A publication of the Archaeological Institute of America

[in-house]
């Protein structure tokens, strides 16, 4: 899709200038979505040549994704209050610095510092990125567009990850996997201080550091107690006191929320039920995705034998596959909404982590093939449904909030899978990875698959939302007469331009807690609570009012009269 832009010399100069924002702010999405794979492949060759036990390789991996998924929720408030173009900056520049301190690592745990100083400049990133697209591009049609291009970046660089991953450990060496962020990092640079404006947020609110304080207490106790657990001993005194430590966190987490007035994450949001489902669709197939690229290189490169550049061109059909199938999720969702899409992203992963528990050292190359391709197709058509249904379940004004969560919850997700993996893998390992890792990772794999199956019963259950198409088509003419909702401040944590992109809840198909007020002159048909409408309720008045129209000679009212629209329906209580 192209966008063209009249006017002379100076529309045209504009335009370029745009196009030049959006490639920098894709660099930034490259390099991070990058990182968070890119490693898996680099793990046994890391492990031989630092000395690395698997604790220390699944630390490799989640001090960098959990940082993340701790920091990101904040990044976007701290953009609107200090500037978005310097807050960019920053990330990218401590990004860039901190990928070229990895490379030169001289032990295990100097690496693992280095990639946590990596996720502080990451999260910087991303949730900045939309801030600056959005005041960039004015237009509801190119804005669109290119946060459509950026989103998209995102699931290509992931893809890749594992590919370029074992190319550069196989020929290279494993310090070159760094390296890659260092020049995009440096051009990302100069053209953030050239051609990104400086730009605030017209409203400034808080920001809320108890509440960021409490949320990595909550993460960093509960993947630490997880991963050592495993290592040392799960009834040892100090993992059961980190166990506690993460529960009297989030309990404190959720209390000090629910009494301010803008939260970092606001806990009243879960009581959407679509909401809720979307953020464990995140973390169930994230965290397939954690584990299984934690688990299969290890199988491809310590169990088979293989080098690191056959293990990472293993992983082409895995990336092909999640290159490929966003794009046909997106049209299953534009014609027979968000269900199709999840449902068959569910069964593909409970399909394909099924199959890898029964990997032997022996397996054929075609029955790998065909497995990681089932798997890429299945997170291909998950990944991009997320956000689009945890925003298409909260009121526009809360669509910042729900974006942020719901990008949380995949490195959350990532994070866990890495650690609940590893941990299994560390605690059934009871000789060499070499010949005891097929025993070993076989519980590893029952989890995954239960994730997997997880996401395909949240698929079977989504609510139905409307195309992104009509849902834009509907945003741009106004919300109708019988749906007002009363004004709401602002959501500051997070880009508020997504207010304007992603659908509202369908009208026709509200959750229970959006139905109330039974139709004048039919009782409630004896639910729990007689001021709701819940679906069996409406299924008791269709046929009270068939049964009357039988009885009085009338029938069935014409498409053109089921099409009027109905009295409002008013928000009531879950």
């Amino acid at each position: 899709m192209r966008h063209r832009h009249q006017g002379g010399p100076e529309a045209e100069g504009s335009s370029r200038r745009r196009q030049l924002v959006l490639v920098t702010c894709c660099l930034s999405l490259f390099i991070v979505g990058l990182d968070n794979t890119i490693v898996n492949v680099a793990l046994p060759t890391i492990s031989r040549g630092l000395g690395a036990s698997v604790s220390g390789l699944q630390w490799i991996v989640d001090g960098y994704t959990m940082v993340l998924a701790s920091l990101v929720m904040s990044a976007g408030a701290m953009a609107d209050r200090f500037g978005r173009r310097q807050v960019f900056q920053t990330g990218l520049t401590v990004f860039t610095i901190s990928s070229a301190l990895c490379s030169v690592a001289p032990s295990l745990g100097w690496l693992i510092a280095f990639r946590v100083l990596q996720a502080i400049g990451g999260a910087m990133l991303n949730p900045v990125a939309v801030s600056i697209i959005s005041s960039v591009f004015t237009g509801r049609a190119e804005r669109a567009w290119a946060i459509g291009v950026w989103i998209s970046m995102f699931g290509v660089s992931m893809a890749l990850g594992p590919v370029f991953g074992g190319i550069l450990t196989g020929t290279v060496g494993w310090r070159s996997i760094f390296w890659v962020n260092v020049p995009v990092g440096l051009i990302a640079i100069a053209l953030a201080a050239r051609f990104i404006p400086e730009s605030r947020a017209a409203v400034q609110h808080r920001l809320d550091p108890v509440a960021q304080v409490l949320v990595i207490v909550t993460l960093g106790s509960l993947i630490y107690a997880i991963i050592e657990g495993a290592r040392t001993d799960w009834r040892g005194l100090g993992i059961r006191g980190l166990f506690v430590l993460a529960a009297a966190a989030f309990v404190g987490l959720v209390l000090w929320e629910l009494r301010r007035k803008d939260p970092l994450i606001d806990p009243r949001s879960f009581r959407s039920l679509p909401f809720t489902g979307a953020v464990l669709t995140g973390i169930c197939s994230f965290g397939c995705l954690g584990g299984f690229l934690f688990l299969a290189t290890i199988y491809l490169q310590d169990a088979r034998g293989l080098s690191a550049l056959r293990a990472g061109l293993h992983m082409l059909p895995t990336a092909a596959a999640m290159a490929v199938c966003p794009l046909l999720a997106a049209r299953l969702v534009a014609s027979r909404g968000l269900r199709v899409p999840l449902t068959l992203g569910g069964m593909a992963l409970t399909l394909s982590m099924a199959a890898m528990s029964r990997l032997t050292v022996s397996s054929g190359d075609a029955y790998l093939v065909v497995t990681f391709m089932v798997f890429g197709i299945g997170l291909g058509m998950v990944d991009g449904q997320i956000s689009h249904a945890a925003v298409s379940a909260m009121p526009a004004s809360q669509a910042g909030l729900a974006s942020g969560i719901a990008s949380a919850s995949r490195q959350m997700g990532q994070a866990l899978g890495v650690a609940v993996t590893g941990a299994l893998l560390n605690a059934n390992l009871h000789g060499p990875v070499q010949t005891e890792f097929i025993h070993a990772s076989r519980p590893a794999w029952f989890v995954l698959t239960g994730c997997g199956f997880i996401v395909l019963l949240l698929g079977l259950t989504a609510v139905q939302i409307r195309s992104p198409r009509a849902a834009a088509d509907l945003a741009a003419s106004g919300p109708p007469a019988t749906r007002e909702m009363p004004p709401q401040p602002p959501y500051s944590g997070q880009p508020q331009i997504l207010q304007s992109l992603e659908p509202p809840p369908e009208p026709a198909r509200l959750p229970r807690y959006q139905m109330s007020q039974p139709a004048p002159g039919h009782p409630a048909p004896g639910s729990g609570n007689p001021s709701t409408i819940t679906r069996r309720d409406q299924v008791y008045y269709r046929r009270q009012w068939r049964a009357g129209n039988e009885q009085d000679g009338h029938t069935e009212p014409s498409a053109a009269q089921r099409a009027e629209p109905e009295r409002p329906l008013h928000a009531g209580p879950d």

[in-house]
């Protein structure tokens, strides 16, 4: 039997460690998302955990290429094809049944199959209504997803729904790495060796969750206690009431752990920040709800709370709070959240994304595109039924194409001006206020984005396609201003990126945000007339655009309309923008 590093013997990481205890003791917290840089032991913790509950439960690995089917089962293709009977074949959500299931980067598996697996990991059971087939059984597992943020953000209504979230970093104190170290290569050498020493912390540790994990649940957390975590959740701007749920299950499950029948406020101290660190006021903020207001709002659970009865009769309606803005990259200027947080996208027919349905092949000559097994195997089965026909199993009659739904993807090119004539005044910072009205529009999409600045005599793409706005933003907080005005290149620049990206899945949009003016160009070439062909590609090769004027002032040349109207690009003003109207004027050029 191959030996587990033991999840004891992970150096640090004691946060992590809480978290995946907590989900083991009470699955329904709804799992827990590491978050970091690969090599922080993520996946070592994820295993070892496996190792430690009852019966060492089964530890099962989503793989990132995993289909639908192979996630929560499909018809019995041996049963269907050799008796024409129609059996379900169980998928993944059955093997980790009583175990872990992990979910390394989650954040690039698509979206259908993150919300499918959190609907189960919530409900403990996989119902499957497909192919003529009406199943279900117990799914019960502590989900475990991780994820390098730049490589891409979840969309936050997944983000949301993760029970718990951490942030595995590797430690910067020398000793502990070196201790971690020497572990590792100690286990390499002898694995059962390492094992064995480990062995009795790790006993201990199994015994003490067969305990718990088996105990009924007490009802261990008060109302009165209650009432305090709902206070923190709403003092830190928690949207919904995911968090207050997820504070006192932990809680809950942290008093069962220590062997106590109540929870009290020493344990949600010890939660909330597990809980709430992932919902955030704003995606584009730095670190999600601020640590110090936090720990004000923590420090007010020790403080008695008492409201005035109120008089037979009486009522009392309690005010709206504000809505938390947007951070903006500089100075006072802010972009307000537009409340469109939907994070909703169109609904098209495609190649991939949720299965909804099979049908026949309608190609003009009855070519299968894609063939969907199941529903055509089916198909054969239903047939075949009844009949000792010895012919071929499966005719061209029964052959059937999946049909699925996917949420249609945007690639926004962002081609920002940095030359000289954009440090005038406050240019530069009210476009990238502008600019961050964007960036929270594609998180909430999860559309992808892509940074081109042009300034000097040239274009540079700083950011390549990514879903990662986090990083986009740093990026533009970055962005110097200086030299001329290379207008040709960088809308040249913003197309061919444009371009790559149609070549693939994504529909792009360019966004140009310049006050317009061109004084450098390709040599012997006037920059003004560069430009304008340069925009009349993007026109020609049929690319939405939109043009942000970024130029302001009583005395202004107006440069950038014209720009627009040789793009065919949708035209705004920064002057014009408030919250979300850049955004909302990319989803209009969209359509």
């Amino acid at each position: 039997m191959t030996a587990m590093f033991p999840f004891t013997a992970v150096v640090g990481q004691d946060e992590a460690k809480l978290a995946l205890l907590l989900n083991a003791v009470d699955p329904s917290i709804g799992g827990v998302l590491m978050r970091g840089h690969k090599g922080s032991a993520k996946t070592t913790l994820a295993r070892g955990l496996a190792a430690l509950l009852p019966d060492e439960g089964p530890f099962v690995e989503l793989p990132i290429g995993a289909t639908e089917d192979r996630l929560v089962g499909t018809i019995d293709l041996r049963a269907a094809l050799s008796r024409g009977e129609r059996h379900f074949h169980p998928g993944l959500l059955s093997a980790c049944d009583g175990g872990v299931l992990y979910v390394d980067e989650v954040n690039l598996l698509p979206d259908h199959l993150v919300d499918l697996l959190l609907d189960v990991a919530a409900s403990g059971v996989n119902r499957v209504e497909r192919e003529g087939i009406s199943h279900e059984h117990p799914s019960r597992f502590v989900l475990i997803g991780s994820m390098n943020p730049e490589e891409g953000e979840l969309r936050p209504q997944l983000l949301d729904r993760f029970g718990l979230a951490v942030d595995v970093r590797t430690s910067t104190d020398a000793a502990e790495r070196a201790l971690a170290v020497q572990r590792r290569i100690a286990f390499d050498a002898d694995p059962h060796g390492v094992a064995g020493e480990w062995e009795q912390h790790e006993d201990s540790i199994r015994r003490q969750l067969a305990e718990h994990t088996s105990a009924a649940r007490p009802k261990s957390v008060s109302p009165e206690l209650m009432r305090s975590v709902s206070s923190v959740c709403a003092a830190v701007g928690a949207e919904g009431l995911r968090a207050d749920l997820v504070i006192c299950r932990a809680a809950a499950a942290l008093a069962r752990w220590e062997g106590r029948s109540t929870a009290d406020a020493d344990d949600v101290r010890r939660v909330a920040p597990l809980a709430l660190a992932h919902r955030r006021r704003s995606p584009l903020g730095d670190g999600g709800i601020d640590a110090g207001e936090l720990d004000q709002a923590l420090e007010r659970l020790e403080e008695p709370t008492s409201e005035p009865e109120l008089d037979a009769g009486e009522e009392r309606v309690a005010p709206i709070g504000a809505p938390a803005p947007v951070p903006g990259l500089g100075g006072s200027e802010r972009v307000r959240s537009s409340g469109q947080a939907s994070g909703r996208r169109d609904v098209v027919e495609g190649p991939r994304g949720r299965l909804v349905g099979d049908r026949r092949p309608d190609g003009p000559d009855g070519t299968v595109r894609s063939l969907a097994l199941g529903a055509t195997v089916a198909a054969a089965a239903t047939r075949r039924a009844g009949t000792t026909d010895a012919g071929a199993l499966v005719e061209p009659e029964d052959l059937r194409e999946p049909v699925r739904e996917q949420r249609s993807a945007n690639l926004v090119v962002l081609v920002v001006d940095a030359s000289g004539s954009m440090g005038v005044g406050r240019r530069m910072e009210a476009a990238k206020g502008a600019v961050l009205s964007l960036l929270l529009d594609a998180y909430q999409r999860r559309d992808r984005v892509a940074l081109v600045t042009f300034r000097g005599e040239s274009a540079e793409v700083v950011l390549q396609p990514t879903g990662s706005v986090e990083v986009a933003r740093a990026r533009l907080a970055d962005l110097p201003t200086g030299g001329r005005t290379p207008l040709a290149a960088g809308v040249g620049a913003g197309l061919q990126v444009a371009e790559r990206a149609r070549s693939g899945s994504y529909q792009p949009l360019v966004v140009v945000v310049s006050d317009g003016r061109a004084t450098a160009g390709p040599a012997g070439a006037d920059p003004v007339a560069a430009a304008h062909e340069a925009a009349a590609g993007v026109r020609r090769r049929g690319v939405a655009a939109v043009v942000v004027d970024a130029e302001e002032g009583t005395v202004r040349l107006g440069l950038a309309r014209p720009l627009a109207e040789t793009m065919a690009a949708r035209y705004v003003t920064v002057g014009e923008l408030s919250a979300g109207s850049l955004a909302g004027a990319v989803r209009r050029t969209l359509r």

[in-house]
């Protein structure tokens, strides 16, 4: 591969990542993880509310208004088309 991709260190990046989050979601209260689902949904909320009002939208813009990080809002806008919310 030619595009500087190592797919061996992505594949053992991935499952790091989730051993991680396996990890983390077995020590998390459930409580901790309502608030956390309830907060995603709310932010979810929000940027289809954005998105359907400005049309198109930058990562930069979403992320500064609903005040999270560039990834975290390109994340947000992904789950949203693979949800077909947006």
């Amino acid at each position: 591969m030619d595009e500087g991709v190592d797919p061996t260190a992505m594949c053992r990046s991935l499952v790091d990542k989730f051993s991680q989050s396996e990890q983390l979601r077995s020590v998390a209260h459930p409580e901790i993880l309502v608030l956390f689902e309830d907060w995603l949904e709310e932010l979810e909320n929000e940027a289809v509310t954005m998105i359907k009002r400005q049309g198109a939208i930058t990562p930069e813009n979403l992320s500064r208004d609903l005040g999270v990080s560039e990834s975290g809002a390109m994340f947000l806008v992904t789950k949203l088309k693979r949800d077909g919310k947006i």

A team of archaeologists from the Naju National Research Institute of Cultural Heritage in South Korea’s South Jeolla Province has uncovered a remarkable pair of shoes in a tomb. The gilt-bronze shoes date to the fifth century A.D. and are the best preserved of only 17 similar pairs found in the country. They are also the most elaborately decorated, with images of lotus flowers and goblin-like creatures covering the surface, and a dragon leaping from each toe. Because they are oversized and not very sturdy, archaeologists believe the shoes weren’t for daily wear, but rather for a burial ritual, perhaps reflecting the hope that the dead’s spirit would rise to a better place. In addition to the shoes, the team also uncovered gold jewelry, jade, weapons, a harness, and pottery, suggesting that the tomb’s occupant was likely one of the rulers of Mahan, a confederacy of statelets that existed beginning in the first century B.C. at the southern end of the peninsula, alongside the more famous Three Kingdoms of Goguryeo, Silla, and Baekje. The shoes, which are Baekje-style, were likely a gift to the Mahan ruler.
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